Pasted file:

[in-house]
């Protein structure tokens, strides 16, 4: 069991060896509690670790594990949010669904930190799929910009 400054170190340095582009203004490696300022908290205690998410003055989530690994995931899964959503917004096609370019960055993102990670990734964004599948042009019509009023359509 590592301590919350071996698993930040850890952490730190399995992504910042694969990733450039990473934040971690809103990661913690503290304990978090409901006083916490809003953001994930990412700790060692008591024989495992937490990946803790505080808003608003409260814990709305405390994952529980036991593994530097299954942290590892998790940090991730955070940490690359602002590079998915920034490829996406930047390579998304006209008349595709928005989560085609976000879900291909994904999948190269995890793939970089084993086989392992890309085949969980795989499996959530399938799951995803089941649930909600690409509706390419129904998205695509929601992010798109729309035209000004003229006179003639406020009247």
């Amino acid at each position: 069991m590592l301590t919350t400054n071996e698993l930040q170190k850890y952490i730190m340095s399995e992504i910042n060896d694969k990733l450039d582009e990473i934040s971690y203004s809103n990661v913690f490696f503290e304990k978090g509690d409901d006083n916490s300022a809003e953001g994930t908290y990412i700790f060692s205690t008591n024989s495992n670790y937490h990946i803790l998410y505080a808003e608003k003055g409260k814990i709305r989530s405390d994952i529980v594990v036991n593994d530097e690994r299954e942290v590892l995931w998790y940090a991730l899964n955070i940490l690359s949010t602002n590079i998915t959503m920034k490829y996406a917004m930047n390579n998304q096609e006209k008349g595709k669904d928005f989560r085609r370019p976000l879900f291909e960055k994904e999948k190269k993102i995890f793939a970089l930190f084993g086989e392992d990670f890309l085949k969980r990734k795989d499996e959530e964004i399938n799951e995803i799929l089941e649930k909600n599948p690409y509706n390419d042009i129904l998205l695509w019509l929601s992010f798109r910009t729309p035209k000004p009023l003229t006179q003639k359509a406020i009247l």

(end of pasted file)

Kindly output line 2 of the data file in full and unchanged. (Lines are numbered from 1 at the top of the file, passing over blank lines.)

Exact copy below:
């Protein structure tokens, strides 16, 4: 069991060896509690670790594990949010669904930190799929910009 400054170190340095582009203004490696300022908290205690998410003055989530690994995931899964959503917004096609370019960055993102990670990734964004599948042009019509009023359509 590592301590919350071996698993930040850890952490730190399995992504910042694969990733450039990473934040971690809103990661913690503290304990978090409901006083916490809003953001994930990412700790060692008591024989495992937490990946803790505080808003608003409260814990709305405390994952529980036991593994530097299954942290590892998790940090991730955070940490690359602002590079998915920034490829996406930047390579998304006209008349595709928005989560085609976000879900291909994904999948190269995890793939970089084993086989392992890309085949969980795989499996959530399938799951995803089941649930909600690409509706390419129904998205695509929601992010798109729309035209000004003229006179003639406020009247």